That’s why McCurdy thinks any relationship lie about money is a red flag. “I do not think it is all right to fudge numbers,” she said.

Here’s why:
Lies erode trust, compromise the teller’s integrity — and can make the person who’s lied to feel really, really bad. Poster “FemmeLady” offered a perspective from the other side: what it feels like to be lied to.

Shortly after they started living together, FemmeLady’s partner told her she won a new iPhone in a raffle. She later found a statement from a credit card she’d opened secretly to buy the toy.

“I was crushed for many reasons,” she wrote, most importantly because “she thought her iPhone was more important than our joint goals, ones we’d written together, talked about and set out to accomplish, together.”

Lies may signal significant problems in the relationship. In the Harris poll, people who said they were happy in their relationships were far less likely to have lied or been lied to than those who were less happy. Nearly half of those who said they were “not satisfied” said they had lied or been lied to; only one in five of the “very satisfied” crew reported that they or their partner had been untruthful.

Do the lies cause the unhappiness, or the unhappiness the lies? The poll doesn’t say; all that’s clear is that lying can be an indicator of trouble.

Also, financial infidelity often accompanies sexual infidelity, notes Ruth Houston, author of “Is He Cheating on You? 829 Tell-Tale Signs.” A cheating partner often hides spending on a lover, and may hide assets in anticipation of a break-up.

Lies can prevent partners from getting on the same page. Many times, McCurdy said, couples have settled into potentially destructive, black-and-white attitudes about their partners. People who are natural savers can see their freer-spending partners as childish and irresponsible, while the spender partner may view the saver as a miser and a kill-joy.

In these cases, she said, both partners need to work hard to understand their partners’ perspective and be willing to make compromises. The spender may need to curb the shopping trips, but the saver may have to loosen up the purse strings.

The iPhone lie, for example, resulted in a long talk that helped FemmeLady realize the couple needed a little more flexibility in its budget. From her partner’s perspective, using all their money for joint goals didn’t leave room for the fact that they were individuals, with different wants and needs. “To her … I wasn’t respecting she was still her own person, in addition to being a partner,” FemmeLady wrote.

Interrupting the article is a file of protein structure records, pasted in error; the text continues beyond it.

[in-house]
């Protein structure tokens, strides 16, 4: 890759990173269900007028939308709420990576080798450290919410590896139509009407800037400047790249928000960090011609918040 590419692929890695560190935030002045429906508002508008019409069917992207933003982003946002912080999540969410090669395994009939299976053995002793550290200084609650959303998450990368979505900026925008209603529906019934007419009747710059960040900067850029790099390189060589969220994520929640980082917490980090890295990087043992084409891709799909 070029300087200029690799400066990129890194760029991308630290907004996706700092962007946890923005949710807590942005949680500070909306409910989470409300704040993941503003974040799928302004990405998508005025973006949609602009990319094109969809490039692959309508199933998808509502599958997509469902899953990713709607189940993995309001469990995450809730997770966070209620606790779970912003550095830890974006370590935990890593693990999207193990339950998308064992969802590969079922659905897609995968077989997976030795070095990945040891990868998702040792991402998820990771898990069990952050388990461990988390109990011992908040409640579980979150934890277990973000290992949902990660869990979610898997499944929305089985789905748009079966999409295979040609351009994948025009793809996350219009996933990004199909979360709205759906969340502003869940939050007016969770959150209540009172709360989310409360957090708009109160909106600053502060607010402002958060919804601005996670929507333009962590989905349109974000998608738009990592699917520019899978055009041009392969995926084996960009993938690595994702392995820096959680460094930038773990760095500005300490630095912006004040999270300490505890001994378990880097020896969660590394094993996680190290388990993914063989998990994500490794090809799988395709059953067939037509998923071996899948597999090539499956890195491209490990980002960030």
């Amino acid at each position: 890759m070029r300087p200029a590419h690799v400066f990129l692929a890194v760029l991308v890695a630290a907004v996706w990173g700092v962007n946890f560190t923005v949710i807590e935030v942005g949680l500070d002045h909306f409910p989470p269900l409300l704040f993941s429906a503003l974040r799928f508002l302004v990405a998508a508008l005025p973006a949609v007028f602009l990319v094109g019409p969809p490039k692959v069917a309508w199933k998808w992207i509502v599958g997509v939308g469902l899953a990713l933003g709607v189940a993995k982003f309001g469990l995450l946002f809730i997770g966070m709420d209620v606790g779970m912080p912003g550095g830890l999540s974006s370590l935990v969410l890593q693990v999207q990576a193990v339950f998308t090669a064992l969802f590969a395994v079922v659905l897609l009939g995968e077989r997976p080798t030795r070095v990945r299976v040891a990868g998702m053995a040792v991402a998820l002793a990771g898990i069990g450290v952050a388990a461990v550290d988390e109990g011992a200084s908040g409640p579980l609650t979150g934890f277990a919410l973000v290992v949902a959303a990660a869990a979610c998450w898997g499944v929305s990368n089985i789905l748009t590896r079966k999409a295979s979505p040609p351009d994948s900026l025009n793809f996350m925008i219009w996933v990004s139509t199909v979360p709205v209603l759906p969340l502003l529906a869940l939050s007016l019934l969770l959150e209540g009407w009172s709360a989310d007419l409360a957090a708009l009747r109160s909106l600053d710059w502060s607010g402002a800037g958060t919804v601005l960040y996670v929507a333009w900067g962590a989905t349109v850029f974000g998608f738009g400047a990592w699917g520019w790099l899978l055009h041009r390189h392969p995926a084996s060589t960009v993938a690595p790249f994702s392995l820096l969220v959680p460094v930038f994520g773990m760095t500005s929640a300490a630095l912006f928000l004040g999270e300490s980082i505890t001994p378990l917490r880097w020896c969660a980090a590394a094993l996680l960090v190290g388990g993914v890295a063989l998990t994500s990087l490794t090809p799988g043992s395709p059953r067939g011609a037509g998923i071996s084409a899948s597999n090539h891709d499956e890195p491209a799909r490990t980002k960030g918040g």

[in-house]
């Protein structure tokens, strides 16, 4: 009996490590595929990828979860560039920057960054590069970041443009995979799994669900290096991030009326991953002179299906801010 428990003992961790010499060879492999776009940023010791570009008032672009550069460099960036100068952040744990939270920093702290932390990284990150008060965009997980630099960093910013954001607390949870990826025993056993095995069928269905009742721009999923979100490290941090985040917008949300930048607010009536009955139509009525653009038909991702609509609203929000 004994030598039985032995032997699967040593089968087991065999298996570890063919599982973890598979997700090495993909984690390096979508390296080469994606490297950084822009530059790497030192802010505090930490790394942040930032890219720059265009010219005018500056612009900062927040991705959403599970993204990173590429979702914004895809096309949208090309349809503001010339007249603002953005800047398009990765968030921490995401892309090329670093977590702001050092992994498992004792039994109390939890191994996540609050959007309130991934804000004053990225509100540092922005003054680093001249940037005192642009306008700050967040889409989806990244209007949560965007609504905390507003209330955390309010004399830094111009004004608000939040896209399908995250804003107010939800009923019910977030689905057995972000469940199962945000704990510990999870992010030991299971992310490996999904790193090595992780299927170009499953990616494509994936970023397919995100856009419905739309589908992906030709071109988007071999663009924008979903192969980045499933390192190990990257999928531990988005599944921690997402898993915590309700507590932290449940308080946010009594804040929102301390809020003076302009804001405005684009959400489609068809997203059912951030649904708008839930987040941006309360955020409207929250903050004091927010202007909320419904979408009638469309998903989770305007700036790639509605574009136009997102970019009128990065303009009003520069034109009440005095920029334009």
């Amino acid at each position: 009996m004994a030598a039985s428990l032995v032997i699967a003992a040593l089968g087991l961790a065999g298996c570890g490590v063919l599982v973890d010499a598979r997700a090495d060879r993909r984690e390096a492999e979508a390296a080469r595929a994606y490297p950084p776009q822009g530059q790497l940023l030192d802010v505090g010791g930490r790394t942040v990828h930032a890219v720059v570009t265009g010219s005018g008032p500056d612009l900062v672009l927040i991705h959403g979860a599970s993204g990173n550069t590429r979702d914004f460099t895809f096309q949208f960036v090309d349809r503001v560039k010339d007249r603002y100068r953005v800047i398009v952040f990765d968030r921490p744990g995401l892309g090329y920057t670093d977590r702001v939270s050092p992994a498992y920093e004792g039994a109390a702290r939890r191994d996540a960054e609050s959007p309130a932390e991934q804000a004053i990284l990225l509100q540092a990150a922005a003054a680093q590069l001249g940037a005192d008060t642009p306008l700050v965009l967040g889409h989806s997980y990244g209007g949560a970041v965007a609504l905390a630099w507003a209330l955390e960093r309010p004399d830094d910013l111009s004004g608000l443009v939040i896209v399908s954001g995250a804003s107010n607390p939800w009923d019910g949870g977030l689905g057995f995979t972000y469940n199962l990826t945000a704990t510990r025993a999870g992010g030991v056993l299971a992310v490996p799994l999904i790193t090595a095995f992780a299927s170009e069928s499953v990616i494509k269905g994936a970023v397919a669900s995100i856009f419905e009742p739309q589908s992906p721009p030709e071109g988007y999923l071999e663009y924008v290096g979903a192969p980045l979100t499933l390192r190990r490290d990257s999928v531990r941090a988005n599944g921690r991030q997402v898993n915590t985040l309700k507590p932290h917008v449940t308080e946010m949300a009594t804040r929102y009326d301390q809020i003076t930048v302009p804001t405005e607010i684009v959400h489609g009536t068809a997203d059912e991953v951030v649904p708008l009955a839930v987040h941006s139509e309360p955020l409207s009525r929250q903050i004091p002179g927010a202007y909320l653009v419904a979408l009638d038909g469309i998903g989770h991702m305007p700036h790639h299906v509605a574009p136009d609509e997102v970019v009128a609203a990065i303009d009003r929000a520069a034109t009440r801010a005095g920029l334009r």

“She didn’t excuse away the lying or blame it on anyone, she accepted her deceit,” she wrote. “After that we started getting an allowance and (have) done it ever since!”

Talking about these issues, rather than trying to avoid them with lies, can help partners work out their differences and create a plan that gives both what they need, McCurdy said. The saver can still be assured that their household is building financial security, while the spender doesn’t have to delay all gratification.

“Remember goal setting, the common household goals, can be accomplished together,” McCurdy said, “with a little joint planning and discussion.”

Little lies tend to lead to bigger ones
When deception has snowballed into serious debt — as in Rhonda’s case — professional help might be needed, Kopit said. A financial planner and a couple’s therapist may need to be called in to help straighten out both the money mess and the behavior that led to it.

Separate accounts hide many sins
Rhonda says she’s never been great with money, but her real problems started when they decided to move in together. Her partner, who made more money, gave her an allowance for household expenses, but it never seemed like enough. She charged $200 to $400 a month on her cards, as well as Christmas expenses and gifts for her nieces and nephews.

Rhonda and her partner keep separate bank accounts (like 18% of couples in the Harris poll), so it wasn’t hard to hide the ballooning debt. And the credit card companies made it easy to keep spending, Rhonda said. “They just keep raising my limits and letting me transfer balances and talking me into keeping my cards,” she said.

People who try to conceal big debts may feel like they can solve the problem before their significant other finds out, lawyers.com’s Kopit said, but they’re usually wrong. The money problems that led to the debt in the first place rarely get fixed as long as the debtor hides the problem — and often the bills snowball until the debtor can no longer keep up.

“The judgment day will arrive,” Kopit said. “It’s going to happen.”

The first step, he said, is to “fess up” to the problem. Then work jointly to fix it. The confession probably will be painful, as will the spending changes needed to pay off the debt. But concealing problems, financial or otherwise, is no way to solve them.

“Your mother and dad told you to tell the truth,” Kopit said, “and that was good advice.”